I try not to regret anything in life, as cliche as that sounds. But I do wish I had prepared better.

I had zero understanding of the advertising industry and how media sales worked, if I could go back I would have researched this for months and months, and probably would have tried to bring in someone very early to help with sales.

I also would have saved money and I should have planned for the worst. Instead I did one big five year cashflow plan, thought it would all work out but ended up struggling financially a lot. I sold my car and had to move into a tiny house share early on into the business, it was grim.

I also would have applied for funding ahead of starting the business as I see now that’s a much easier way to raise money through government bodies. To date we’ve never received even a euro from any business funds or anything like that.

But again, I try not to have regrets, I think everything happens the way that it should.

Look Details: Earrings, Parfois, €12.95; Necklace, Ali’s own; Shoes, Steve Madden; Sunglasses, Primark | Claire Boshell

While many people believe myself and Ali are related (we’re not sisters FYI), we didn’t meet until she hired me as an Entertainment Reporter in September 2015 when I was fresh out of college. 

As‘s longest running employee (almost nine years and counting) and the Editor of the site since 2017, I have been there for all the success, as well as the many trials and tribulations. 

You honestly wouldn’t believe the stories we could tell, and through all that we have ironically become sisters in a way, and the best of friends outside of work.

Sisters or not though, my respect for Ali as a businesswoman has never wavered, and her ability to keep fighting, even when sh*t has truly hit the fan, never ceases to amaze me.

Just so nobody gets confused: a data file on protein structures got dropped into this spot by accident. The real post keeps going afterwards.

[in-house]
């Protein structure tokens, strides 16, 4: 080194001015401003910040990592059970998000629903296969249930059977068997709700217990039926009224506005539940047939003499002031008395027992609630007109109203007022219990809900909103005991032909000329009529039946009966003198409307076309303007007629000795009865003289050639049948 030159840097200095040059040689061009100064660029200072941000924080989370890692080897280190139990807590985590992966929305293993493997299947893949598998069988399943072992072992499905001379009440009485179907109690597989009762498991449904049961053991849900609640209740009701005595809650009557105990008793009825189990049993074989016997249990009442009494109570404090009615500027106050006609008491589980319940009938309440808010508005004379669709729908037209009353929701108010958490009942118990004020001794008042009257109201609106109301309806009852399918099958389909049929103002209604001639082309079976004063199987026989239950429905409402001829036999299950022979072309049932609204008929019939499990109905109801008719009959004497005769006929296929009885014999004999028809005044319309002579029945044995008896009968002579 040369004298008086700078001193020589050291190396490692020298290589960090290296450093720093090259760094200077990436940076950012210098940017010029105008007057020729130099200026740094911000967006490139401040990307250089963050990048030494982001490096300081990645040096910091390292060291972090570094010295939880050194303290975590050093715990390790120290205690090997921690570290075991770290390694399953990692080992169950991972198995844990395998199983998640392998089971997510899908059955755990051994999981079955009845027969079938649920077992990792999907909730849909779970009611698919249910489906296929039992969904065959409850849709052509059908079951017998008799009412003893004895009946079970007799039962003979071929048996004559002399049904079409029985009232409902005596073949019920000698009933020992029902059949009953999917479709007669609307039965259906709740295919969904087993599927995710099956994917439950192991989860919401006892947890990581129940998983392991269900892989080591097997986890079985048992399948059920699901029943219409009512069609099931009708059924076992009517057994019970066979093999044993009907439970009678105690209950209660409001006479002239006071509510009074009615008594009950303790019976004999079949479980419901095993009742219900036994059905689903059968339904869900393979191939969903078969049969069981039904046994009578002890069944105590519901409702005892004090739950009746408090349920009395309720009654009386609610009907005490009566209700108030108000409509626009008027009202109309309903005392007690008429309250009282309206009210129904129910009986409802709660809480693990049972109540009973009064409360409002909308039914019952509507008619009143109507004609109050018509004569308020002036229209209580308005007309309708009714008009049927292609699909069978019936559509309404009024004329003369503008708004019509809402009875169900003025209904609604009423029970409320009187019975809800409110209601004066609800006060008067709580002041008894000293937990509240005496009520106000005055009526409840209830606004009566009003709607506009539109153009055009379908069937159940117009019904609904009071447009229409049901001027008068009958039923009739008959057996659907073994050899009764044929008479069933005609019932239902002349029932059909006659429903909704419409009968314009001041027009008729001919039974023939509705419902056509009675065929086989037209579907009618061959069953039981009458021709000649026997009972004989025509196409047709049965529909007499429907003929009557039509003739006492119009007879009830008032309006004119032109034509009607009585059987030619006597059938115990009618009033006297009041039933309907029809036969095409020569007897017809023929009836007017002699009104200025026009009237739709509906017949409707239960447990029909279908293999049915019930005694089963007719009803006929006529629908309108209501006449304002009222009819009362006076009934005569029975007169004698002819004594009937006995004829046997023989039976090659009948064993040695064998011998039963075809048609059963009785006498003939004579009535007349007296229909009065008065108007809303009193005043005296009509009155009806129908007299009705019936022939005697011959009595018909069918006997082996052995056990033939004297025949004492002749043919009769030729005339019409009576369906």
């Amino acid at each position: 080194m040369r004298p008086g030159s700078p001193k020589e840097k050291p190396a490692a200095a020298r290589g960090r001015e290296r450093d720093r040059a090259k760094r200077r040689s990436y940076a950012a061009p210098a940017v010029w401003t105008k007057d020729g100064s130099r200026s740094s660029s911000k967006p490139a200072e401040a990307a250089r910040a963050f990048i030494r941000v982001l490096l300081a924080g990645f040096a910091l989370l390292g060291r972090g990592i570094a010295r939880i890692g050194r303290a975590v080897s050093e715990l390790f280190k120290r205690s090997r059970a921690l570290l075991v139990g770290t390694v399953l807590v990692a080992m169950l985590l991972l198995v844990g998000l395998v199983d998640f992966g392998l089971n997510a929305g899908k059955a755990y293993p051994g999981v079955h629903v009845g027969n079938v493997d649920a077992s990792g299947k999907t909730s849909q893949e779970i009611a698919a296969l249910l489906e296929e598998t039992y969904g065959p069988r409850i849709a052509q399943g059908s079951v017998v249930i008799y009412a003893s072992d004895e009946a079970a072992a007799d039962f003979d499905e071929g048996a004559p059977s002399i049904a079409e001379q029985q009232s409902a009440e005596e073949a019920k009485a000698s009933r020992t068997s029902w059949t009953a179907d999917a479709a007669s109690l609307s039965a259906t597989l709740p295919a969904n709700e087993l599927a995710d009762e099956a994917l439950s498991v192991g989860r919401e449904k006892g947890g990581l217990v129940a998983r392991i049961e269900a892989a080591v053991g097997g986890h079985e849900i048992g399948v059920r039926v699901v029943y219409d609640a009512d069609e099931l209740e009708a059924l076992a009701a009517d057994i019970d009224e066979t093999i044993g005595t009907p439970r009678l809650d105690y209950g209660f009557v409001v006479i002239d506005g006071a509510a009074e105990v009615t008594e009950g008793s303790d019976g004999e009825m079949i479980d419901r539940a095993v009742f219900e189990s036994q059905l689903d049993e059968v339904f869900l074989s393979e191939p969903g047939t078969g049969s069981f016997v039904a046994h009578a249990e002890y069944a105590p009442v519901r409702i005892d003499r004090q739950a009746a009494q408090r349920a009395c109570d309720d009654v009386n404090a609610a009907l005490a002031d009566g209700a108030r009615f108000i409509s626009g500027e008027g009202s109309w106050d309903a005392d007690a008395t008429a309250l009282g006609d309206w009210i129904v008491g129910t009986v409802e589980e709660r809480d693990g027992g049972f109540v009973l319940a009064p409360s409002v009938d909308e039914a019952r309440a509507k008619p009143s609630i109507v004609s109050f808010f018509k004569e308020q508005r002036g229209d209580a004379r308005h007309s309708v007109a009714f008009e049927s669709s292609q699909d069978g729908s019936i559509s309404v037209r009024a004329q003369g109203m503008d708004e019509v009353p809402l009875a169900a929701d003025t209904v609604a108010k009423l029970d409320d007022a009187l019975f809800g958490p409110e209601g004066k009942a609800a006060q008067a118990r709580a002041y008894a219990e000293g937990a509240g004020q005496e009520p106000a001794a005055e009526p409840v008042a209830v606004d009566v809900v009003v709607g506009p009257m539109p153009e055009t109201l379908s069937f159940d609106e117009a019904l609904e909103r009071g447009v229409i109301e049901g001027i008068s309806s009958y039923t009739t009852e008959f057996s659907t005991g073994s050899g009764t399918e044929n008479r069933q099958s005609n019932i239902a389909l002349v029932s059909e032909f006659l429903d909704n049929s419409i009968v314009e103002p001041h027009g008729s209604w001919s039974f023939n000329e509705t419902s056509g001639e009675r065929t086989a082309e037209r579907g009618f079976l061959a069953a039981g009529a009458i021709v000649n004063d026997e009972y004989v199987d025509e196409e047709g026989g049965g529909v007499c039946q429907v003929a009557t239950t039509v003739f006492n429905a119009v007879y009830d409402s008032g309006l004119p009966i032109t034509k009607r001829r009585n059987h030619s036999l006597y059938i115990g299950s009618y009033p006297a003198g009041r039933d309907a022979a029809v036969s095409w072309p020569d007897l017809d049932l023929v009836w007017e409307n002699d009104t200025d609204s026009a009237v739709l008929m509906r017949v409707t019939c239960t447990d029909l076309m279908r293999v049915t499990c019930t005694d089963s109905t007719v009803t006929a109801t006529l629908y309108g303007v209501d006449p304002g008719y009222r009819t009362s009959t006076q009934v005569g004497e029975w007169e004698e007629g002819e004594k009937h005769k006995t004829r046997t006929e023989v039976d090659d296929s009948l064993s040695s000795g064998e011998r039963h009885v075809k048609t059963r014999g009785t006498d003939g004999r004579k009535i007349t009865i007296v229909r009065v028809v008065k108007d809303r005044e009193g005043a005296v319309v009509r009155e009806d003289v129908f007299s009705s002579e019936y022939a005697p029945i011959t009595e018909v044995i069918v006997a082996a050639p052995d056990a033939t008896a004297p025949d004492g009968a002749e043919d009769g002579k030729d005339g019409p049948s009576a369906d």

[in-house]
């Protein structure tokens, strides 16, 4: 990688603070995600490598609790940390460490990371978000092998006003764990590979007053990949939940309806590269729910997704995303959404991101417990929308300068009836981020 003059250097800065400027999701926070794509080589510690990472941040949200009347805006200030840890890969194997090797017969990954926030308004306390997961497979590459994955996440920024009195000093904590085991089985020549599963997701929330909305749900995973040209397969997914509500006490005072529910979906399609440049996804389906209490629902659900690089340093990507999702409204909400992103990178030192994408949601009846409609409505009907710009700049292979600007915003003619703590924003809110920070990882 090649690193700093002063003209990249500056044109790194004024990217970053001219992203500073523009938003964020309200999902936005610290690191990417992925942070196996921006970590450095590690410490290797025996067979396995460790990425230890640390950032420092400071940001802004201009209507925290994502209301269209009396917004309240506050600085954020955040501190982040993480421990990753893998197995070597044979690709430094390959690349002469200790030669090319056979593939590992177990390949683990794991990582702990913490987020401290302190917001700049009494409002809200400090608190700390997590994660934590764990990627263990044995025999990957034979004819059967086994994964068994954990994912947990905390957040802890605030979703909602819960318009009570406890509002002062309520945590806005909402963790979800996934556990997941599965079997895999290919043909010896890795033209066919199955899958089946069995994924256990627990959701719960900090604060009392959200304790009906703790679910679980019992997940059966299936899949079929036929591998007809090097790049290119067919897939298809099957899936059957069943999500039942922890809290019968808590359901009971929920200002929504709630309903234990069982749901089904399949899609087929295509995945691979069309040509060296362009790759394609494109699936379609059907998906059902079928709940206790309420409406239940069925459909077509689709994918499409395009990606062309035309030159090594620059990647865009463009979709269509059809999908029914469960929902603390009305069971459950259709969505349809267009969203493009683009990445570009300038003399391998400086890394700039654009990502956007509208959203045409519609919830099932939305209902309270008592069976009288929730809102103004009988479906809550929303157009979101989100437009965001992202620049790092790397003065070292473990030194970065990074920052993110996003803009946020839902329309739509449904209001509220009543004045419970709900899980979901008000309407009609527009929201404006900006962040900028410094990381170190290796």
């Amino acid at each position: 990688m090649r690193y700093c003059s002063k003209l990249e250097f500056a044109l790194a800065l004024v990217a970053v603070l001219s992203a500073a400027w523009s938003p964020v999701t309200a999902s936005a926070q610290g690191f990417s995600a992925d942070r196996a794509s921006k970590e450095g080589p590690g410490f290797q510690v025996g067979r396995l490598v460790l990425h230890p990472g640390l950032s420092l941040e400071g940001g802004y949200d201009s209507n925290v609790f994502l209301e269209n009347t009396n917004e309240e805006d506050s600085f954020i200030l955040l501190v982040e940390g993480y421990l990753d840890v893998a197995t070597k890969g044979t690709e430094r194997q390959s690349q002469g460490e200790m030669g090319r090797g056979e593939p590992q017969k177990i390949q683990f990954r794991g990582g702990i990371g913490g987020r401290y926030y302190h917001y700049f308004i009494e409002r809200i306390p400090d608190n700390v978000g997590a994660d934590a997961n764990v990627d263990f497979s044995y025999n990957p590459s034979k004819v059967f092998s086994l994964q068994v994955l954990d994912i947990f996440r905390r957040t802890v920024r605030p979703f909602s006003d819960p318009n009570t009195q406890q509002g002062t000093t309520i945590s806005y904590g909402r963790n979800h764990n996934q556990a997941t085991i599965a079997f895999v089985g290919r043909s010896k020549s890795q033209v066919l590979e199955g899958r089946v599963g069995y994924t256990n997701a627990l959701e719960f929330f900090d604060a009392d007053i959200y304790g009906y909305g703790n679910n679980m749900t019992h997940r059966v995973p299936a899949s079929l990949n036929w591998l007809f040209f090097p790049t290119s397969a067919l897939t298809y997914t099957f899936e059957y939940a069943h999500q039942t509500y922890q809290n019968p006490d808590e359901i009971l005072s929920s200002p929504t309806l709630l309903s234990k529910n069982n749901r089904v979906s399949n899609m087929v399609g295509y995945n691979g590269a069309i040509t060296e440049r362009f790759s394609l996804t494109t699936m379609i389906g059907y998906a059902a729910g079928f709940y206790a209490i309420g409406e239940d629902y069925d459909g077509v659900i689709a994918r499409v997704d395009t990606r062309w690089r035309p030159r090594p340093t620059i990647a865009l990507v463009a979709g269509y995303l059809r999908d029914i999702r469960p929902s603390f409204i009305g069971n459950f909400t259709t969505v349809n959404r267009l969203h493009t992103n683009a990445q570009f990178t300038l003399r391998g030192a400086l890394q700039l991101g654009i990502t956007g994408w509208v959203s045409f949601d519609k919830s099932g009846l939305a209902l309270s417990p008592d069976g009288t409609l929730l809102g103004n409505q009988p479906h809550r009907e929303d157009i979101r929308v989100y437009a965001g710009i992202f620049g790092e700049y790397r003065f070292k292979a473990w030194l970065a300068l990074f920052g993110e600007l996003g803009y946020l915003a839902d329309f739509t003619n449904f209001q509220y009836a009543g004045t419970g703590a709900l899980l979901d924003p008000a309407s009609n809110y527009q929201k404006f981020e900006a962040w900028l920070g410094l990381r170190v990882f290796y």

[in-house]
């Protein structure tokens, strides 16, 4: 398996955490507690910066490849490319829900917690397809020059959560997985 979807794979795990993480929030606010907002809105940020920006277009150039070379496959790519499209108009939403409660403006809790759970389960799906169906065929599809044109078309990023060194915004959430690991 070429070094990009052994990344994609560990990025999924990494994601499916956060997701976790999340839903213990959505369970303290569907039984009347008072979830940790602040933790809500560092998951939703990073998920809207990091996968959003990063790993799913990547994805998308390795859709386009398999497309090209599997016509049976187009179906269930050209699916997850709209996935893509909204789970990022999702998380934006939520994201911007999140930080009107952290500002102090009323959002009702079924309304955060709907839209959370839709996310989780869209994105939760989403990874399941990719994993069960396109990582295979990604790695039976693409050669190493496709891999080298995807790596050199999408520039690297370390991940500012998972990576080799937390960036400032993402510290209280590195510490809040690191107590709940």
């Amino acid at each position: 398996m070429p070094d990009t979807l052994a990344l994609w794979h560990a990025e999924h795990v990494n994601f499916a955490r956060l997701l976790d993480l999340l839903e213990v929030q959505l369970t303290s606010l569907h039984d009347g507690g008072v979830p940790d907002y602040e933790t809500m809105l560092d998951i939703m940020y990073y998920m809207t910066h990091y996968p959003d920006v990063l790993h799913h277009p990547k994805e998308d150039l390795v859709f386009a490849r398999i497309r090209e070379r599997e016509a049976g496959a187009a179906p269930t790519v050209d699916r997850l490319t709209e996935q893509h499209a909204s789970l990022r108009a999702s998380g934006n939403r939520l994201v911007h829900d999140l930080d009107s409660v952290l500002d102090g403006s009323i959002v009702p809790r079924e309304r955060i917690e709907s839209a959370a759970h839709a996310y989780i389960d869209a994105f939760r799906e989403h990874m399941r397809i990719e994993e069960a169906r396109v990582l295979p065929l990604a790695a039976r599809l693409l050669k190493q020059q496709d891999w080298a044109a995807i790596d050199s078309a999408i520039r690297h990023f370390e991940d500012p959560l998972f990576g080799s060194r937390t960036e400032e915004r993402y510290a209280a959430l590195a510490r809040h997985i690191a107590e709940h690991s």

I have been a part of the business for nine years and it’s safe to say its been a rollercoaster! There’s been very big ups but also a lot of downs. What made you keep going during the tough times?

Yes you have seen it ALL. Sometimes I wonder how you’ve stayed calm throughout the ups and downs because we definitely have been through some rough periods.

I really think my obsessive need to succeed, to prove myself and to make something of my life has always saved me from losing my mind. Even when I couldn’t afford petrol to drive home to see my family or I lost pitches that I spent so much time on, campaigns that could have changed the trajectory of the business in the early days, I still forced myself to keep going, and I always said we’d make it… and we did!

You really just have to fake it til’ you make it, and from what I have learned, that’s what most successful people do. They throw everything at their dream, make mistakes, nearly fail, save everything last minute, are on the brink of failure, all while sharing a smile and putting on a show. One day it’s just not a show anymore, that’s when you know you’ve made it.